• a new service for which the community has expressed a strong demand, that is not presently provided for.
    The specific need (or needs) might be identified through a formal strategic planning exercise involving council and the community. Alternatively, the need might be brought to the attention of council by a group in the community, or by a member of staff. The need might also be presented as a partnering opportunity by a neighbouring municipality.


  2. Consider Methods of Service Provision
    Municipalities have at their disposal a wide range of methods for providing local services ― partnering with other local governments is just one of the choices available. Before embracing any particular approach, municipalities should examine carefully their needs and objectives related to the service in question, as well as the pros and cons of the various provision methods. Questions to explore include:
    • can the municipality afford to provide the service on its own, or does the municipality need to rely on others?
    • will other communities share the municipality's vision for the service?
    • what is the most cost-effective way of providing the service?
    • what method of provision would result in the highest level of service, for a given price?
    • is the municipality willing to share control over the service with another government (the willingness to share control is required, to some degree, in all partnerships)?
    • will the public accept the involvement of another municipality in the delivery of the service?
    • do other municipalities have assets or expertise that would benefit the service and its recipients?
    • do the municipality's collective agreements allow the municipality to consider partnering in the delivery of the service?
    • does the municipality have any experience in collaborative service provision?


  3. Explore Partnering
    If the municipality determines that partnering with another local government is the preferred method, the municipality then needs to identify and approach prospective partners. Given the nature of local services, in most cases, prospective partners will be neighbouring jurisdictions, close enough to effectively share in the cost and benefits of a particular service.
    A number of issues need to be discussed with prospective partners, including:
    • each party's vision for the proposed service, and the extent to which the visions can be made to match one another;
    • each party's view with respect to the scope of the proposed service;
    • the anticipated cost of the service, and how costs are going to be shared among the participating jurisdictions;
    • views on governance for the service (e.g., how will decisions be made, and by whom);
    • the specific type of partnering arrangement to be pursued (e.g., a regional service through the regional district, the establishment of a joint but separate legal entity, a partnering agreement under the Community Charter);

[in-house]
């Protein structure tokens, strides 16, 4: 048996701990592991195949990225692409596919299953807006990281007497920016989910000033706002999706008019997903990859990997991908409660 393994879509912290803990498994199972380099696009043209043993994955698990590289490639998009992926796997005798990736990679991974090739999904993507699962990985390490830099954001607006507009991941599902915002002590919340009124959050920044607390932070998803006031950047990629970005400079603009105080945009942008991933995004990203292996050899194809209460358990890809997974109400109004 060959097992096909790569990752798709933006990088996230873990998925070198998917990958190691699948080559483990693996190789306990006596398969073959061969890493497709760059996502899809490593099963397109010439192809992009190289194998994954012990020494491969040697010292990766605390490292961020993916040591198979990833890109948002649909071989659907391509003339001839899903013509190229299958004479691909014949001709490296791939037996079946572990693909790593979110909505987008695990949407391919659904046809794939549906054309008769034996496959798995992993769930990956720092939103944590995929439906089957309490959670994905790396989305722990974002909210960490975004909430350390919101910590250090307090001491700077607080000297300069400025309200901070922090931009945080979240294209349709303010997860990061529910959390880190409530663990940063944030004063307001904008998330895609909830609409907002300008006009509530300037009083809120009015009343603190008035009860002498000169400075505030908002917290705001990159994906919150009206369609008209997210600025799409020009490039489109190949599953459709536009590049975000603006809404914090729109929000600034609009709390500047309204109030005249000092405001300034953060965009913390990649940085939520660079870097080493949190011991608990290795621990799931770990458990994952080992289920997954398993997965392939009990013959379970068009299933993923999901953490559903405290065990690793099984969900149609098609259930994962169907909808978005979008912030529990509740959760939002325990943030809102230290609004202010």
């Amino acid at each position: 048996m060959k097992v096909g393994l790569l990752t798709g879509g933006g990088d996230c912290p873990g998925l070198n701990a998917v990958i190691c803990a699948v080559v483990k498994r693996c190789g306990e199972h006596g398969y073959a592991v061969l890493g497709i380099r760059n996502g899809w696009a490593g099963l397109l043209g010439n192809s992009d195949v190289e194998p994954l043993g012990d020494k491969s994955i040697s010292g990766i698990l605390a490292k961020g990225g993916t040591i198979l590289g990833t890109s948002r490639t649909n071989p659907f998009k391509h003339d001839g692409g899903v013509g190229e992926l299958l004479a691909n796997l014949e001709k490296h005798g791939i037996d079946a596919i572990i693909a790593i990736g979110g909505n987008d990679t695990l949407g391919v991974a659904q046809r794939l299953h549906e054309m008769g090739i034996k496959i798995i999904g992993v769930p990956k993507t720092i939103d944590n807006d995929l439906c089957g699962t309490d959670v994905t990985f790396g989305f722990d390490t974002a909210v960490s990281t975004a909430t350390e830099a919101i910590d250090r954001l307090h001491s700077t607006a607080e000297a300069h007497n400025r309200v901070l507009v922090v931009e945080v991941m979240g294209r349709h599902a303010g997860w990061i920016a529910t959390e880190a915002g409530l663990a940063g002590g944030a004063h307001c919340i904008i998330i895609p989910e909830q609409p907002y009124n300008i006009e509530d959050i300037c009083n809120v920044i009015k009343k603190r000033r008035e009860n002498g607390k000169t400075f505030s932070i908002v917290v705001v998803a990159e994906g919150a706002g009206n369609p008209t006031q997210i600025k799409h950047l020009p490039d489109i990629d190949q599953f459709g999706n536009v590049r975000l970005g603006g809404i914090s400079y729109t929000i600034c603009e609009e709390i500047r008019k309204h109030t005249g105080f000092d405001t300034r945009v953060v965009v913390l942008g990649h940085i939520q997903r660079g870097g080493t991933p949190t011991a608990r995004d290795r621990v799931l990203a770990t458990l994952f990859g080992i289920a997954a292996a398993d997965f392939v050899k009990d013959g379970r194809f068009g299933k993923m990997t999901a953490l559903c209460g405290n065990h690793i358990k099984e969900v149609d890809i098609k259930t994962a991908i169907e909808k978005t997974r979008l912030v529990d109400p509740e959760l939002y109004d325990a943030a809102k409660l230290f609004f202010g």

• the specific roles and responsibilities of all parties in the service;
    • the contributions required of each party (e.g., land, facility, expertise, etc.) to implement the arrangement; and
    • the conditions under which the parties should be allowed to exit the arrangement.


  4. Develop the Arrangement
    At this step in the process, the municipality and its partner(s) would undertake the work required to actually develop the partnering arrangement. The following types of tasks need to be considered and/or undertaken:
    • the development of a memorandum of understanding to outline the vision and intent of the parties to the partnering arrangement;
    • the preparation of bylaws to give legal meaning to the arrangement, and to set out the arrangement's parameters;
    • the preparation of contracts (e.g., to lease or operate facilities) that may be required in addition to the bylaws;
    • addressing liability issues and other insurance/risk management issues that may arise;
    • dealing with labour relations concerns that may arise; and
    • obtaining the approval of electors, where required.
    Certain types of expertise (e.g., legal, financial, personnel) will be required to properly complete many of these tasks.
  5. Implement and Monitor
    Once the arrangement has been fully developed, the municipality and its partner(s) will be in a position to implement it. Ongoing monitoring of the arrangement is important. Periodic adjustments will need to be considered. Councils may find the processes for setting and measuring objectives and performance monitoring set out in the Guide to Progress Reporting (196 KB) helpful.

Please direct questions or comments to Advisory Services Branch.